Hungarian Forint Under Pressure, Central Bank Did Not Help

CEE currencies depreciated strongly after corona virus started and recovered after but are still far from the levels seen 6 months ago. Hungarian forint came closest to the levels seen before corona virus but is depreciating again due to macroeconomic data. The data from Q2 showed that economy witnessed the worst period on record (compared to same period last year and quarter before). What are the main drivers behind these moves and what to expect next read in this brief article.

Hungarian forint has seen depreciation trend in the last two weeks due to worse than expected GDP data for Q2 and jump of inflation above MNB’s target. Namely, its GDP plummeted by 13.6% YoY (-10.1% YoY expected by BBG consensus). Although detailed breakdown was not published yet, we assume that significant drop was seen in all parts of GDP while services suffered the most. On the other side, statistical office data showed that inflation jumped more than expected in July, i.e. it stood at 3.8% compared to June’s 2.9% making it more difficult for central bank to react as its mandate involved both price stability as well to support the Government’s economic policy.

Talking about central bank, this week they decided to leave reference rate at 0.6% after cutting by 15bps for the two consecutive months. However, they decided to increase its weekly QE purchases and will provide additional liquidity through repo operations. Central bank stated that they expect inflation to  remain around its current level in the coming months before stabilizing close to its target of 3.0% although disinflationary effects of the coronavirus should become even stronger over the forecasting horizon, according to the bank. Regarding last month’s rise, central bank commented that faster rise was mainly caused by change of structure of aggregate supply and demand but also due to changes in indirect taxes and change in fuel and food prices. Also, one should consider that prices increased more than expected in almost all EU countries and one of the explanations was that summer sales were pushed to August meaning that in August inflation should fall back to June levels.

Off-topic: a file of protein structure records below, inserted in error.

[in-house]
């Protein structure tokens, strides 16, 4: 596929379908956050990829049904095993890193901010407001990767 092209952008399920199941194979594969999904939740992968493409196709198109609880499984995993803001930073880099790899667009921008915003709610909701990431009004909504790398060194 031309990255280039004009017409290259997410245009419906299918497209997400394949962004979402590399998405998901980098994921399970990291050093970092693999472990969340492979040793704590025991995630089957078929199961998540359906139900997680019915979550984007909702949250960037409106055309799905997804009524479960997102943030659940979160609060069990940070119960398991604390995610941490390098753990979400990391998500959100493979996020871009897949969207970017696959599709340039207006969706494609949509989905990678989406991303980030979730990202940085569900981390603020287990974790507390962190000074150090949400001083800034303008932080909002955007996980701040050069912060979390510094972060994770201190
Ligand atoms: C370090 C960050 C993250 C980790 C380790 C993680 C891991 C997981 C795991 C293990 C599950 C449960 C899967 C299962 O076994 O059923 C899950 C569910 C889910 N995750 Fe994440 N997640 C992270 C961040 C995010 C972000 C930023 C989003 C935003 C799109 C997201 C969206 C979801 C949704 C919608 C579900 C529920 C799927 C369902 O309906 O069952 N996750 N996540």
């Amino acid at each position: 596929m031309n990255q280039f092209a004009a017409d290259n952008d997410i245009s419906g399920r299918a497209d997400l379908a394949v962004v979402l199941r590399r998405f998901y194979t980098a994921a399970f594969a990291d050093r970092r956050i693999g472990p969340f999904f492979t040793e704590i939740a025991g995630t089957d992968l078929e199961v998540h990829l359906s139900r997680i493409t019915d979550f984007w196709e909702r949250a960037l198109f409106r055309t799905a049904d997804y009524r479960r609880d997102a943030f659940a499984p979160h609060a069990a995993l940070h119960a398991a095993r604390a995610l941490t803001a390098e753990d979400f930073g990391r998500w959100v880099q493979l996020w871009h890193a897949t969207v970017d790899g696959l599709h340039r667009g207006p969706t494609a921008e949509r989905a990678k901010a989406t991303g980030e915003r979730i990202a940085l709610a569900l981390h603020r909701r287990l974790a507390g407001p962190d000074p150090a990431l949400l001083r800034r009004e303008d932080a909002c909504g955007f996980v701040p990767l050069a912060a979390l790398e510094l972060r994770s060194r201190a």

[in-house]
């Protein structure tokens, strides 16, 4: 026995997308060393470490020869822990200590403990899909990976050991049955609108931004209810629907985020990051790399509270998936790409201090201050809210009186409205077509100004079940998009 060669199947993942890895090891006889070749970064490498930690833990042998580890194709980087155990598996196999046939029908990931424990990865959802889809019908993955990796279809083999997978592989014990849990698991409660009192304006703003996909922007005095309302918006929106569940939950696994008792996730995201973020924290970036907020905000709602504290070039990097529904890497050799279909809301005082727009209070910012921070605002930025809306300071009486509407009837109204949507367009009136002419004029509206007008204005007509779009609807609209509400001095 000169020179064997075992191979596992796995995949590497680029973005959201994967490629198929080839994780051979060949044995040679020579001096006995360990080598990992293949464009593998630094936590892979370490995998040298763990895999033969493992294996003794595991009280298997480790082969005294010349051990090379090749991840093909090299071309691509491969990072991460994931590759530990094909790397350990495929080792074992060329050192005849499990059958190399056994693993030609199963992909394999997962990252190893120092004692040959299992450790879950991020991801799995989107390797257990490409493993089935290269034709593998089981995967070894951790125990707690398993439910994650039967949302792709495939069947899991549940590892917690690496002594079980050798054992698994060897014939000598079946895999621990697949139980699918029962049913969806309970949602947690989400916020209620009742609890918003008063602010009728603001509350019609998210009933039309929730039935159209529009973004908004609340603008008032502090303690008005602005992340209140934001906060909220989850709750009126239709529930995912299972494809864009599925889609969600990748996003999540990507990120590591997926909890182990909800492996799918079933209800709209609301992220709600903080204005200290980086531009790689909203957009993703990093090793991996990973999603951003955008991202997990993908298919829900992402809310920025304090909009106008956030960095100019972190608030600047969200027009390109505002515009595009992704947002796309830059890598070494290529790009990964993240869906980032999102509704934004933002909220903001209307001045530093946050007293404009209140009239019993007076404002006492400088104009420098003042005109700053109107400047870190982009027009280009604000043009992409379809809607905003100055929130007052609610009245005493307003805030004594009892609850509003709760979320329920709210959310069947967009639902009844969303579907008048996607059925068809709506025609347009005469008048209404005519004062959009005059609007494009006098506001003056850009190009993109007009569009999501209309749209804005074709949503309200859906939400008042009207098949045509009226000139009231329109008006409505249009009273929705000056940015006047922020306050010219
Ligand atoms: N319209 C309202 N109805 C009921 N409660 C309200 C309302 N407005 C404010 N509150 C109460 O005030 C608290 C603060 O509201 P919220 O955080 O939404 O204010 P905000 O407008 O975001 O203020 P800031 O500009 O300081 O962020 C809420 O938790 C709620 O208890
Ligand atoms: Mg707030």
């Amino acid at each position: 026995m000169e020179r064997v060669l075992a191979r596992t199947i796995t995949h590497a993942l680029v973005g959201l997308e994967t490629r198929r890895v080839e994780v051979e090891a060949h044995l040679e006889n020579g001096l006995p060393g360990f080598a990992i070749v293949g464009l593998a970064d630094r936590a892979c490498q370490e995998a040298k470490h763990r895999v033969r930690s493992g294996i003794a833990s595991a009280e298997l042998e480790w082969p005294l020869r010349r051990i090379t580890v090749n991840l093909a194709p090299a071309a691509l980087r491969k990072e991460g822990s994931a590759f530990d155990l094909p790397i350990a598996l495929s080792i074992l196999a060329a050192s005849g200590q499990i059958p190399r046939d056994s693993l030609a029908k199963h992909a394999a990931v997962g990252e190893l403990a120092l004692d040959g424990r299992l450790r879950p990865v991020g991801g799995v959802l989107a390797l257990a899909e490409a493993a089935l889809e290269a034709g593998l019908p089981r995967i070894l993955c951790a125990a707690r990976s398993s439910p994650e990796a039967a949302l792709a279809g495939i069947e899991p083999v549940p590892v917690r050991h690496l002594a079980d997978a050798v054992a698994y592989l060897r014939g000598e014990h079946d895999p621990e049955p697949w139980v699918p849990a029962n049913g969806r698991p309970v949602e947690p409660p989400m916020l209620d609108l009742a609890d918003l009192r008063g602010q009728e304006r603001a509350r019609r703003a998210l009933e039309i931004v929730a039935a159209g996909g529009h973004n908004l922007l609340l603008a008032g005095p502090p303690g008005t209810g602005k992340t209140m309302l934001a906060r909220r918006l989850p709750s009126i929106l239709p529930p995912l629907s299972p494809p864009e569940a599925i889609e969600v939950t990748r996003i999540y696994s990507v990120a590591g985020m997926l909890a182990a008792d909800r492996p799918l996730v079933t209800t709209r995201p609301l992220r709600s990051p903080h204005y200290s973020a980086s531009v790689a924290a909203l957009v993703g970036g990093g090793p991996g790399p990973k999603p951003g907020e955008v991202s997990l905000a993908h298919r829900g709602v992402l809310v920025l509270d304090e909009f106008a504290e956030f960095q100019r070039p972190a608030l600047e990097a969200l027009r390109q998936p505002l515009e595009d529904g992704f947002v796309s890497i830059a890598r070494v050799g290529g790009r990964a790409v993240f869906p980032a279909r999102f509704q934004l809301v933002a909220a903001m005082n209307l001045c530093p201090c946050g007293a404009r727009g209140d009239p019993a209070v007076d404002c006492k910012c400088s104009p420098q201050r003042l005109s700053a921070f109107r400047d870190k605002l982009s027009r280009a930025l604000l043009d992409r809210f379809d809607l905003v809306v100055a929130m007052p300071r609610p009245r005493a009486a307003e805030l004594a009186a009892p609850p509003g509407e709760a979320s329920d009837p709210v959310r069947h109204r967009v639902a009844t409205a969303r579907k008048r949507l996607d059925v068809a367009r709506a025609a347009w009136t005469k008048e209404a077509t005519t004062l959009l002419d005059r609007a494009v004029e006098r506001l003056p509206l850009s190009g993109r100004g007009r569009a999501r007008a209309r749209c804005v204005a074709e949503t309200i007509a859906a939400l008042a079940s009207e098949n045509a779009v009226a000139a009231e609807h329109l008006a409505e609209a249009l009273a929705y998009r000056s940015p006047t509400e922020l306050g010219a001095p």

Bearing in mind central bank expects inflation to decelerate while economic recovery should take many more months, it is not excluded that central bank could increase QE even more if needed. In March, CB showed its willingness to fight with economic upheaval and managed to reduce long term yields while lifting short rates (widening the corridor between reference rates, i.e. between reference rate and overnight deposit and overnight collateralized lending rate) to curb depreciation trend of HUF.

Hungarian forint reached 344 for EUR last month but due to worse than expected macroeconomic data and increased QE depreciated above 355 yesterday. Although equity markets around the world are showing signs of prolonged recovery and some of them already being in green in YTD terms, buyers are still hesitating from going into emerging markets and HUF holders will have to wait for some time before risk-on comes in our region.

Looking at the region, CZK has also seen modest depreciation in the last two weeks while PLN, RON and HRK are trading water. CEE bond market is still in the summer mode but considering latest fall in bund prices we expect that to end abruptly. Furthermore, we expect bond supply to increase once again with issuance season reemerging already next week.

Marin Onorato
Published
Category : Blog

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